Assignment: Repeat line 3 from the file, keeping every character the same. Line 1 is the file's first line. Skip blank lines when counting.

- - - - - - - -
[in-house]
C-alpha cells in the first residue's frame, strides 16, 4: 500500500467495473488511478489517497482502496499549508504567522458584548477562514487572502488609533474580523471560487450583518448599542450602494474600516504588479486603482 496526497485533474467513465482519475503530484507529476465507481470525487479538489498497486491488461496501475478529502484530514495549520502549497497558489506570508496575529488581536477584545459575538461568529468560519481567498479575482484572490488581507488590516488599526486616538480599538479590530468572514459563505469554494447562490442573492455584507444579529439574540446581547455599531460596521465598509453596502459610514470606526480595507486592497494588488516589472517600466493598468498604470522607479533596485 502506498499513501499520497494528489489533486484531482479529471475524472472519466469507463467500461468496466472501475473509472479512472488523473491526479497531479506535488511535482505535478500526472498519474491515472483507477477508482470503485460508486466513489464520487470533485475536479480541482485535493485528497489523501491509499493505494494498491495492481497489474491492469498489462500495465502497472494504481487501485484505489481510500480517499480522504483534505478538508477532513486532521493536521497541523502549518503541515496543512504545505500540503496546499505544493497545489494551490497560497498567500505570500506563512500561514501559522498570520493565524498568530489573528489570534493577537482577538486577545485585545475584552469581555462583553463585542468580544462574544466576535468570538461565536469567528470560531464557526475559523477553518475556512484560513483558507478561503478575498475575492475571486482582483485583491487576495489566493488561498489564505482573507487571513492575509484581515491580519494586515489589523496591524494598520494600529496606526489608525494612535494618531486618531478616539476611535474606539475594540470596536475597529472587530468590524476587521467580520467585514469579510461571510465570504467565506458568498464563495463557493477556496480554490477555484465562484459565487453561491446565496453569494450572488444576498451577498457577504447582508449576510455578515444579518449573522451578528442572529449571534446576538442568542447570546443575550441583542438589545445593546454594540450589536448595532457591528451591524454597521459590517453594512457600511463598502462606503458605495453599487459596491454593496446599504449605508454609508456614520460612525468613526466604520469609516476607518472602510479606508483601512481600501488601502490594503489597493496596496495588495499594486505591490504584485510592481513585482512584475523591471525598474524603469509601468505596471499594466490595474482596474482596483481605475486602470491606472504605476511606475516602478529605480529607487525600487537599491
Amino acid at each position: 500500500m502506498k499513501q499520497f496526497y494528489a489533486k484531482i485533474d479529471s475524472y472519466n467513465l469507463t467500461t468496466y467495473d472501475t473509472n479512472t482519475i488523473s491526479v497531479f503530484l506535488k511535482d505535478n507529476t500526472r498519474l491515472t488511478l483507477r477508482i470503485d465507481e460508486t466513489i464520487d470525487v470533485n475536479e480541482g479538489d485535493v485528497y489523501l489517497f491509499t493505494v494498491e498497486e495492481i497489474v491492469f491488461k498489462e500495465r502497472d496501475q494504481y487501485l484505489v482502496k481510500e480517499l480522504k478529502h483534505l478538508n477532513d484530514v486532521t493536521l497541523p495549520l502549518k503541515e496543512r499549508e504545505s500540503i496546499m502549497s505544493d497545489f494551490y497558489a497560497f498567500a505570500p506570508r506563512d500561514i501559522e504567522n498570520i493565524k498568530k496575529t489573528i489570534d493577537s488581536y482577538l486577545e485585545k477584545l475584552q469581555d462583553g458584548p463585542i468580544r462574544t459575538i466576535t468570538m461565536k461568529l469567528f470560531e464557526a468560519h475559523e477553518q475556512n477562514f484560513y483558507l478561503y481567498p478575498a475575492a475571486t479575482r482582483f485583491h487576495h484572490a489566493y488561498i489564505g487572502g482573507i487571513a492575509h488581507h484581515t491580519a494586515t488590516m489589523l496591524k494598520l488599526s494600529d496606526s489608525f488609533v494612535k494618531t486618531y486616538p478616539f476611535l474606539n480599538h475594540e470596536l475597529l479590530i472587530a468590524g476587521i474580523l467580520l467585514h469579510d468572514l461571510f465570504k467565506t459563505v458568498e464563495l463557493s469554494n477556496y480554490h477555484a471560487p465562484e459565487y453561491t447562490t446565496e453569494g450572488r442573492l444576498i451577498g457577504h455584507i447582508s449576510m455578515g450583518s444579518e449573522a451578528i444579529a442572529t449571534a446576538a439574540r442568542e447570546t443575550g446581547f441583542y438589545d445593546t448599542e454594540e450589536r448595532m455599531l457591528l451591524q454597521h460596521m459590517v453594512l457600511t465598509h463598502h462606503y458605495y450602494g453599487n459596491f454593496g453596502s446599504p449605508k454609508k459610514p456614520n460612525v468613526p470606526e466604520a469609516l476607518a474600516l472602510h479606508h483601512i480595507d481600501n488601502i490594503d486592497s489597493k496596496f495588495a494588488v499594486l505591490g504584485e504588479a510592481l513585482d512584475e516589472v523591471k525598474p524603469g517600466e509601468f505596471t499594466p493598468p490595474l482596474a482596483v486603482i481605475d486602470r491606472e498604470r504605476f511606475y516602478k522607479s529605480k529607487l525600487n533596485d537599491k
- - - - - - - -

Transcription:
Amino acid at each position: 500500500m502506498k499513501q499520497f496526497y494528489a489533486k484531482i485533474d479529471s475524472y472519466n467513465l469507463t467500461t468496466y467495473d472501475t473509472n479512472t482519475i488523473s491526479v497531479f503530484l506535488k511535482d505535478n507529476t500526472r498519474l491515472t488511478l483507477r477508482i470503485d465507481e460508486t466513489i464520487d470525487v470533485n475536479e480541482g479538489d485535493v485528497y489523501l489517497f491509499t493505494v494498491e498497486e495492481i497489474v491492469f491488461k498489462e500495465r502497472d496501475q494504481y487501485l484505489v482502496k481510500e480517499l480522504k478529502h483534505l478538508n477532513d484530514v486532521t493536521l497541523p495549520l502549518k503541515e496543512r499549508e504545505s500540503i496546499m502549497s505544493d497545489f494551490y497558489a497560497f498567500a505570500p506570508r506563512d500561514i501559522e504567522n498570520i493565524k498568530k496575529t489573528i489570534d493577537s488581536y482577538l486577545e485585545k477584545l475584552q469581555d462583553g458584548p463585542i468580544r462574544t459575538i466576535t468570538m461565536k461568529l469567528f470560531e464557526a468560519h475559523e477553518q475556512n477562514f484560513y483558507l478561503y481567498p478575498a475575492a475571486t479575482r482582483f485583491h487576495h484572490a489566493y488561498i489564505g487572502g482573507i487571513a492575509h488581507h484581515t491580519a494586515t488590516m489589523l496591524k494598520l488599526s494600529d496606526s489608525f488609533v494612535k494618531t486618531y486616538p478616539f476611535l474606539n480599538h475594540e470596536l475597529l479590530i472587530a468590524g476587521i474580523l467580520l467585514h469579510d468572514l461571510f465570504k467565506t459563505v458568498e464563495l463557493s469554494n477556496y480554490h477555484a471560487p465562484e459565487y453561491t447562490t446565496e453569494g450572488r442573492l444576498i451577498g457577504h455584507i447582508s449576510m455578515g450583518s444579518e449573522a451578528i444579529a442572529t449571534a446576538a439574540r442568542e447570546t443575550g446581547f441583542y438589545d445593546t448599542e454594540e450589536r448595532m455599531l457591528l451591524q454597521h460596521m459590517v453594512l457600511t465598509h463598502h462606503y458605495y450602494g453599487n459596491f454593496g453596502s446599504p449605508k454609508k459610514p456614520n460612525v468613526p470606526e466604520a469609516l476607518a474600516l472602510h479606508h483601512i480595507d481600501n488601502i490594503d486592497s489597493k496596496f495588495a494588488v499594486l505591490g504584485e504588479a510592481l513585482d512584475e516589472v523591471k525598474p524603469g517600466e509601468f505596471t499594466p493598468p490595474l482596474a482596483v486603482i481605475d486602470r491606472e498604470r504605476f511606475y516602478k522607479s529605480k529607487l525600487n533596485d537599491k